In order to grow your seeds into plants, you’ll need to transplant your seedlings once they start to get a few inches tall into potting soil. These contain nutrients that your seed needs to grow now that it’s a bit more mature.
Potting soil is not just soil. It’s commonly mixed with peat moss, tree bark, and contains either vermiculite, perlite, or a mix of both. Some contain other chemicals, fertilizers, or nutrients as well. It has some inherent risks, according to Garden Guides, such as Legionnaires Disease, Vermiculite Asbestos Contamination & poor standardization. But don’t worry, we have recommendations for you!
Legionnaires’ Disease Hiding in Potting Soil
It seems wild but this disease has been found in the U.S. The CDC reported in 2000 that a few cases were found in the U.S., and in 2015. The link to potting was discovered in Australia and Japan in the 1990s where numerous potting soils were found to contain the bacteria.
While Legionnaires’ Disease is currently on the rise in the U.S., the CDC links it to bacteria in water systems and wet areas of your home. That said, you’d be wise to use gloves when handling potting soil and wash your hands thoroughly afterward.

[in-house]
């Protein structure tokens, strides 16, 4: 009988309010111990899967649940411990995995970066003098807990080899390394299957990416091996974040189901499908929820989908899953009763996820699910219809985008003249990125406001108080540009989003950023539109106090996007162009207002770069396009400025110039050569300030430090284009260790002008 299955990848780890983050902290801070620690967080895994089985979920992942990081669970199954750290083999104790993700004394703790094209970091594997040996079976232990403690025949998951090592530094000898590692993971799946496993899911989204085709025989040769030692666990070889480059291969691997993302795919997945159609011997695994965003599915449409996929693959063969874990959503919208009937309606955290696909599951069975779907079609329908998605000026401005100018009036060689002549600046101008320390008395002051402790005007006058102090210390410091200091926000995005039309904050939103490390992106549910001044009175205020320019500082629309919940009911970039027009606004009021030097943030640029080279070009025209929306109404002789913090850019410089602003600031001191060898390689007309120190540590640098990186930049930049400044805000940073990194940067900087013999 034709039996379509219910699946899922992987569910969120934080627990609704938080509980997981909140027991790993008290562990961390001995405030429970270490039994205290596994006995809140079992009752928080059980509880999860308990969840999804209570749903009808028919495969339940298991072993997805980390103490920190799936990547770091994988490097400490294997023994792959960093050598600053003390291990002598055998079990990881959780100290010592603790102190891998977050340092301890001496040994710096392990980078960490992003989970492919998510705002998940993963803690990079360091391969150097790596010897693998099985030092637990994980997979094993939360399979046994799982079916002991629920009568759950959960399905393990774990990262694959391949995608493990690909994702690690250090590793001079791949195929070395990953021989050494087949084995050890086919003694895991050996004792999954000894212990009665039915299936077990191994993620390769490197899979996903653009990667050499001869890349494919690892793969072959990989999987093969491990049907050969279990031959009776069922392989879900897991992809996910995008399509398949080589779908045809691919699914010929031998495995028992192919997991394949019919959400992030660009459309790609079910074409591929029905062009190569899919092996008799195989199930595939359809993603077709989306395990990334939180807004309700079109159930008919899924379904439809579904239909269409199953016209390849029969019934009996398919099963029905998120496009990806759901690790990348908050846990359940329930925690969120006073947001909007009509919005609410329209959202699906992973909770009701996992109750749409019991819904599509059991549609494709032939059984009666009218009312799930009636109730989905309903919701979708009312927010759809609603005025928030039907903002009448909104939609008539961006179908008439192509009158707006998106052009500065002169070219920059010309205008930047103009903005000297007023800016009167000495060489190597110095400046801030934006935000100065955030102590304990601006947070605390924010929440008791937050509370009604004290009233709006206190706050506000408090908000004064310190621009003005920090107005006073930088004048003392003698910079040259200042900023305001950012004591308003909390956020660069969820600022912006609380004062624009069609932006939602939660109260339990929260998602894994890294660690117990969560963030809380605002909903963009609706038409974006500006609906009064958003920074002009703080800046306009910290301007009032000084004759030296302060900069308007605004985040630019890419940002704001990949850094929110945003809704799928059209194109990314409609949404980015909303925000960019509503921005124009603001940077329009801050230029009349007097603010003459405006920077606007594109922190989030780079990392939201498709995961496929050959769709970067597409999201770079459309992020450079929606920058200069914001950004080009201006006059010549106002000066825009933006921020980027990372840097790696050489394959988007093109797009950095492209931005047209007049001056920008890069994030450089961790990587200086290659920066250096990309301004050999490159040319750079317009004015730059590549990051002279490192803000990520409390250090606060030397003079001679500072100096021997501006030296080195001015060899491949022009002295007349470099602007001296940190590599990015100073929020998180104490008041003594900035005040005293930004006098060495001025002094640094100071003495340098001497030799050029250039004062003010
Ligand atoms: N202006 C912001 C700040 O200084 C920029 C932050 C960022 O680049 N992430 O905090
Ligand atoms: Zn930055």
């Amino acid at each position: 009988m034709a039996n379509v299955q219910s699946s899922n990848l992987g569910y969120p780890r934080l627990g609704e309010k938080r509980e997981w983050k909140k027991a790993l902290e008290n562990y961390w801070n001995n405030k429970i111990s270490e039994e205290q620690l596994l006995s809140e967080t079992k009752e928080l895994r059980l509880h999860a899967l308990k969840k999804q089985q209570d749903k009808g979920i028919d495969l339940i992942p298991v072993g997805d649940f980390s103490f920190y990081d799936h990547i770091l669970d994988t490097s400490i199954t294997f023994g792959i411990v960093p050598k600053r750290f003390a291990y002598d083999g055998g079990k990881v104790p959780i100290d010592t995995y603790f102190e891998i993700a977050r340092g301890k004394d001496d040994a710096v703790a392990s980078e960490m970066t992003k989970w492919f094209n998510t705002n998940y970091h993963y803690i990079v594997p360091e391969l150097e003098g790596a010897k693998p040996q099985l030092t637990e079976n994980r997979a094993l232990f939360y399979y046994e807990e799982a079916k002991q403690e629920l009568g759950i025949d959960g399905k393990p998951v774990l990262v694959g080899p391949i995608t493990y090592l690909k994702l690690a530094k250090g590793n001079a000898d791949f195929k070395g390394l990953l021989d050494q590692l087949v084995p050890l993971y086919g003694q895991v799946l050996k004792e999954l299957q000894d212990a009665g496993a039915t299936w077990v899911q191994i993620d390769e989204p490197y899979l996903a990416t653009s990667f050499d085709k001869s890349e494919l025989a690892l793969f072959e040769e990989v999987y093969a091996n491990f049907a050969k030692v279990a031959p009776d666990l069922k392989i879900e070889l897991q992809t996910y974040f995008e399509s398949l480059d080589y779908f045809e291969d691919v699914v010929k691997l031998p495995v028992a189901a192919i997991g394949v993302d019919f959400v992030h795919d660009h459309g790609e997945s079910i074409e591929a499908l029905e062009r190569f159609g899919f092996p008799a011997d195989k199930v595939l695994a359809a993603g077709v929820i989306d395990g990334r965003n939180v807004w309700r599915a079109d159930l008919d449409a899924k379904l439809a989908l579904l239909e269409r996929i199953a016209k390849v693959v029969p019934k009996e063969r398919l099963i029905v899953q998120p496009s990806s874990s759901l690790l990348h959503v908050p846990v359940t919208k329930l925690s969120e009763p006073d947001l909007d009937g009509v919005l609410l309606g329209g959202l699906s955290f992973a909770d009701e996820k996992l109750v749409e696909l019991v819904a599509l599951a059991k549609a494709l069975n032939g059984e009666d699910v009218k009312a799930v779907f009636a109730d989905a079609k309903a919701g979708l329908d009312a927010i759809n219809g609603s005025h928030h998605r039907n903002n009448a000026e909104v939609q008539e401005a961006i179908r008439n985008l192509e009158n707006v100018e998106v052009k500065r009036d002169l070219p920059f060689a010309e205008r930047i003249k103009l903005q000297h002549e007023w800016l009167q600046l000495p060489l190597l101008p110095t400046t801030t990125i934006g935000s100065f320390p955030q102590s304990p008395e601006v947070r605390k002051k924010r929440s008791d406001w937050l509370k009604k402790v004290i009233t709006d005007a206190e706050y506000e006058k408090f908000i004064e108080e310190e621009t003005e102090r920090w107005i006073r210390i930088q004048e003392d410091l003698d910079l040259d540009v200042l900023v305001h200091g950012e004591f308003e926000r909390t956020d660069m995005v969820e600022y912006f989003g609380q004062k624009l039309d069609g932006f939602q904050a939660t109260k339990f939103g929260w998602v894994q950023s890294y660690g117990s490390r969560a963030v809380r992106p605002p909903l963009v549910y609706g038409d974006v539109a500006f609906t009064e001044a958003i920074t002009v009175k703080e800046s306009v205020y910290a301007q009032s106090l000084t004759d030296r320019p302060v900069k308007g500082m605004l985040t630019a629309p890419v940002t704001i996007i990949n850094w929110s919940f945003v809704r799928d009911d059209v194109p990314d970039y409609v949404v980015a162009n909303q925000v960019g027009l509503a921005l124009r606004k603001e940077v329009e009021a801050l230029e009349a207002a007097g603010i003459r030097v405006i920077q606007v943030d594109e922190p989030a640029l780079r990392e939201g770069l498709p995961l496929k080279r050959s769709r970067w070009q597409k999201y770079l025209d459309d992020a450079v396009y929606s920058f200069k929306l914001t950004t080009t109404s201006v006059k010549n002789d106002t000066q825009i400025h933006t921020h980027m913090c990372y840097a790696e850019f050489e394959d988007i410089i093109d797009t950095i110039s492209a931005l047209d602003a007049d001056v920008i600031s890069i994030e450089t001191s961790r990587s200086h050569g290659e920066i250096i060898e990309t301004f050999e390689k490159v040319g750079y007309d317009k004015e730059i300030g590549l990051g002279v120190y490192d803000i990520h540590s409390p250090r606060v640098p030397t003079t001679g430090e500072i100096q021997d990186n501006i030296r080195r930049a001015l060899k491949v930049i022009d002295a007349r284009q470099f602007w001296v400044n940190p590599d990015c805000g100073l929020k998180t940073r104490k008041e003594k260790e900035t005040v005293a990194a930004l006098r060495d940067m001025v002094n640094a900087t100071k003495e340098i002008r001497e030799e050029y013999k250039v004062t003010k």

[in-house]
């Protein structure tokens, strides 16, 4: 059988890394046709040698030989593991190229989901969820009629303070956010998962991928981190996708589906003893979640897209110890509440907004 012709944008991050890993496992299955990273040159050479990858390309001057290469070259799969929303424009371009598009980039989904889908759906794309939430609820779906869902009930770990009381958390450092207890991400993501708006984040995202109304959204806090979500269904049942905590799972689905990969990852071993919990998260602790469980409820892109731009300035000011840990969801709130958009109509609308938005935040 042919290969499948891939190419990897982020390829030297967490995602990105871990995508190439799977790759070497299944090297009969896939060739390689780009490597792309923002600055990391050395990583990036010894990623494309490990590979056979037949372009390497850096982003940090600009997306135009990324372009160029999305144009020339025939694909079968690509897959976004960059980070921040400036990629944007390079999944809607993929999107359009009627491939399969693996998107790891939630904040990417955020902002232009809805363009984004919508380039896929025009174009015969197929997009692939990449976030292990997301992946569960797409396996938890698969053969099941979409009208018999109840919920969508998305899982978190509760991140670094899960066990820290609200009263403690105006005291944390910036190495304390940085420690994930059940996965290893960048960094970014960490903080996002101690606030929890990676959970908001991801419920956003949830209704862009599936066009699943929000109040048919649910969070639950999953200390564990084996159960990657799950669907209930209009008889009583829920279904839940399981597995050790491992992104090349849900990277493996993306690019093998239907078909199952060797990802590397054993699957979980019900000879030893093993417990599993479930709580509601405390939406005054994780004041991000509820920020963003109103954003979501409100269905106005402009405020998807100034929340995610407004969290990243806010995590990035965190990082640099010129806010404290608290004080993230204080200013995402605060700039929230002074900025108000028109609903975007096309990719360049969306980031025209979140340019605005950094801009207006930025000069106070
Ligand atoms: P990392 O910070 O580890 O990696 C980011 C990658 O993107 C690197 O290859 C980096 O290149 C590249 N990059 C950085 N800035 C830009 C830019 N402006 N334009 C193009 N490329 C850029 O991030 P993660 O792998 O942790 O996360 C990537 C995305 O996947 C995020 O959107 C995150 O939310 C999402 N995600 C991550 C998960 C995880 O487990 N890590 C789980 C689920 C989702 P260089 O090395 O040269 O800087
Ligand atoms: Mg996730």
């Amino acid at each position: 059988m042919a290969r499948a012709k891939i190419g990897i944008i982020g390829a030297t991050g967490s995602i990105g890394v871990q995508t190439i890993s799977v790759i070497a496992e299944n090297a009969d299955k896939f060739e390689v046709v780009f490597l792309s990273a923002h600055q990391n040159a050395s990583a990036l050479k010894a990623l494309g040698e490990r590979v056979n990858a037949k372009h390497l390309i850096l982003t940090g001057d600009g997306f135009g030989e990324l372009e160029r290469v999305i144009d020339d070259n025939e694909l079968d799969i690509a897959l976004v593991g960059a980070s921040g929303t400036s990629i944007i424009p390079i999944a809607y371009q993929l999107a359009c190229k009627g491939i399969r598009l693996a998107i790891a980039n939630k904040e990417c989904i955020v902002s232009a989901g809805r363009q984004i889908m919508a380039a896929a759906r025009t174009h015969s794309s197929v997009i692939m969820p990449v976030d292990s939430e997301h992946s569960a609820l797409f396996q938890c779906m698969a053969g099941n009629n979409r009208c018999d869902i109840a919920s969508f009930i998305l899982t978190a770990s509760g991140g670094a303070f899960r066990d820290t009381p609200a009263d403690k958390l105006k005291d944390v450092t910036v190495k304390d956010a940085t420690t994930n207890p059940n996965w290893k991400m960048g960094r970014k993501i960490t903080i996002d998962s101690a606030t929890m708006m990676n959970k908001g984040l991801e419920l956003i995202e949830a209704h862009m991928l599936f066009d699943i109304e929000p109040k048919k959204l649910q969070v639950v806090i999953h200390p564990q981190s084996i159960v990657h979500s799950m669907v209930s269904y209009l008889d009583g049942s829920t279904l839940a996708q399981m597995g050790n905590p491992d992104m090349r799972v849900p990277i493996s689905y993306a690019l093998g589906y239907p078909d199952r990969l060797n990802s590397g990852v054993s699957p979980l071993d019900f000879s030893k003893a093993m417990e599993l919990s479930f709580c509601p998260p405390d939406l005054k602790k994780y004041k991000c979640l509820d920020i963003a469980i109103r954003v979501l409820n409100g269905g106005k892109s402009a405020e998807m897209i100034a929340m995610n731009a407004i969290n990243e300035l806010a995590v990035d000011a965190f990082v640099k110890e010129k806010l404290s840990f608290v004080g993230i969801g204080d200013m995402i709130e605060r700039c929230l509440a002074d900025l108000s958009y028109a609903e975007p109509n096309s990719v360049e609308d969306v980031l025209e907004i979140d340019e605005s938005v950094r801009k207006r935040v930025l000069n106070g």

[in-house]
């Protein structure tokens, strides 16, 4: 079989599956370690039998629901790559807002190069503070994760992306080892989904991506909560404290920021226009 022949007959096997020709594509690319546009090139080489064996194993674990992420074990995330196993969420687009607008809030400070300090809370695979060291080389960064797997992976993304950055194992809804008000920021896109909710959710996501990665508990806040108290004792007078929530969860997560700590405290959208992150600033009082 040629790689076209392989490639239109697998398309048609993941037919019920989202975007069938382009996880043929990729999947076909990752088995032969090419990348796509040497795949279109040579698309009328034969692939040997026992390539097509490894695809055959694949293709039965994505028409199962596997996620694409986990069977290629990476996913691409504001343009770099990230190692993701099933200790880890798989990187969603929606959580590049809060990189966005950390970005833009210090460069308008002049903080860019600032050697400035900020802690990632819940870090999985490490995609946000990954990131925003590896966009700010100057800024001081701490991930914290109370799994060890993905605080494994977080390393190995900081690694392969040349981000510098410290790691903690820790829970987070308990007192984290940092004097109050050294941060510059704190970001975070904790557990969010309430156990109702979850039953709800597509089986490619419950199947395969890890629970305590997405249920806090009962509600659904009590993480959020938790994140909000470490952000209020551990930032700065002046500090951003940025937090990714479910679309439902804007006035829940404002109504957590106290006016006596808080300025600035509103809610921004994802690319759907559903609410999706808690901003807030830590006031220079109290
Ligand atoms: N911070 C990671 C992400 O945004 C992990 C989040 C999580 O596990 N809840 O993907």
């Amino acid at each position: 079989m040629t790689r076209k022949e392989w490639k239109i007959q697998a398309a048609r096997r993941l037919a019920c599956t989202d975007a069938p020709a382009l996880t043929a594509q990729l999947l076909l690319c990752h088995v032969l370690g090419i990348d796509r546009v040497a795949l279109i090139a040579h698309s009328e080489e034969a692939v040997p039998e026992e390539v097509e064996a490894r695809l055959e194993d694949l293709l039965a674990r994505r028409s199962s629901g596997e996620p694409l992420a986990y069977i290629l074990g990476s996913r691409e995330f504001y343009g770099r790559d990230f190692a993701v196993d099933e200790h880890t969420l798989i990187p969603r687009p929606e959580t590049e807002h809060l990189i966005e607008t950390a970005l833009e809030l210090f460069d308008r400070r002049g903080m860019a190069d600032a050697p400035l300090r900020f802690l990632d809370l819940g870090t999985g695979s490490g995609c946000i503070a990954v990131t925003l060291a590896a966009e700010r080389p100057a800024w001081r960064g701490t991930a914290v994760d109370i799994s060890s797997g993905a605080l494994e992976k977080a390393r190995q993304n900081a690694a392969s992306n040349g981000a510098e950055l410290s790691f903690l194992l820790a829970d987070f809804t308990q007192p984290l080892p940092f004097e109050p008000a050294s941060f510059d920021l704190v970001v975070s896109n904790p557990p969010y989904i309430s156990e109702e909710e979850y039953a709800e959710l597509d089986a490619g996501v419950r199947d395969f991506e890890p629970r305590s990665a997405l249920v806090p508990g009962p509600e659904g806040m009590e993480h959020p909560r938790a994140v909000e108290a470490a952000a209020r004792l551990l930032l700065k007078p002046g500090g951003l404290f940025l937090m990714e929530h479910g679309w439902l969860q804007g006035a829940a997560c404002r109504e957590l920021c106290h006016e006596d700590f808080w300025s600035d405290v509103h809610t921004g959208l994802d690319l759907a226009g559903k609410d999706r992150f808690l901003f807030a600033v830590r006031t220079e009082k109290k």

Vermiculite Asbestos Contamination
This is a mineral often added to potting soil that may be contaminated with asbestos. The EPA studied this issue and concluded that “consumers face only minimal health risk from using vermiculite products at home or in their gardens.” Obviously, this means they found asbestos in the samples they tested, but small amounts.
They do recommend that if you use these products, only use them outdoors or in well-ventilated areas, avoid creating dust by keeping them damp when working with them and avoid bringing any of the dust or dirt into your home.
If you’d prefer NOT to have any possibility of asbestos in your garden, use either premixed potting soils, which have less vermiculite or use materials that contain none such as:
Poor standardization is the third complication but if you stick with OMRI Listed items, you should be good.
Mamavation’s Recommendations For Potting Soil
These are OMRI listed brands appropriate for use as potting soil and we recommend you purchase these.
- Coast of Maine Organic Seed Starter
- Coast of Maine Stonington Blend Organic Grower’s Mix
- Earth Potting Soils